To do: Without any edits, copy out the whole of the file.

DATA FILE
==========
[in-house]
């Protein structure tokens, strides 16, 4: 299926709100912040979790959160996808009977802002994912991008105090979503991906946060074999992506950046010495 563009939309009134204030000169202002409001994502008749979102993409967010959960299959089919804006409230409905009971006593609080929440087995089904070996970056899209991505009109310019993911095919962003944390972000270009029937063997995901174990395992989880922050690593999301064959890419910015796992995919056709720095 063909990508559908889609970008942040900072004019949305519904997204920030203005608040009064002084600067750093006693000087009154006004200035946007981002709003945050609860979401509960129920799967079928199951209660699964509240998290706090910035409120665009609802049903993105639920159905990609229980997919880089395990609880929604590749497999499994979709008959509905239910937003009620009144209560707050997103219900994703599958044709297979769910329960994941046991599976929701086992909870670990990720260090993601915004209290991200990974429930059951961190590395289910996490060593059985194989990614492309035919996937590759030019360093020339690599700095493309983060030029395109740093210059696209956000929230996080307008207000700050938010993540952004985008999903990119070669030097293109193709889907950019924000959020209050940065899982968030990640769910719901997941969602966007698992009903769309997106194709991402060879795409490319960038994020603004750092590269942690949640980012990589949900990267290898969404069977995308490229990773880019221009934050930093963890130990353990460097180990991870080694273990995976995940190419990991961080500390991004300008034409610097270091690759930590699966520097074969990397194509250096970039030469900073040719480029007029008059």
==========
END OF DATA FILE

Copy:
[in-house]
């Protein structure tokens, strides 16, 4: 299926709100912040979790959160996808009977802002994912991008105090979503991906946060074999992506950046010495 563009939309009134204030000169202002409001994502008749979102993409967010959960299959089919804006409230409905009971006593609080929440087995089904070996970056899209991505009109310019993911095919962003944390972000270009029937063997995901174990395992989880922050690593999301064959890419910015796992995919056709720095 063909990508559908889609970008942040900072004019949305519904997204920030203005608040009064002084600067750093006693000087009154006004200035946007981002709003945050609860979401509960129920799967079928199951209660699964509240998290706090910035409120665009609802049903993105639920159905990609229980997919880089395990609880929604590749497999499994979709008959509905239910937003009620009144209560707050997103219900994703599958044709297979769910329960994941046991599976929701086992909870670990990720260090993601915004209290991200990974429930059951961190590395289910996490060593059985194989990614492309035919996937590759030019360093020339690599700095493309983060030029395109740093210059696209956000929230996080307008207000700050938010993540952004985008999903990119070669030097293109193709889907950019924000959020209050940065899982968030990640769910719901997941969602966007698992009903769309997106194709991402060879795409490319960038994020603004750092590269942690949640980012990589949900990267290898969404069977995308490229990773880019221009934050930093963890130990353990460097180990991870080694273990995976995940190419990991961080500390991004300008034409610097270091690759930590699966520097074969990397194509250096970039030469900073040719480029007029008059």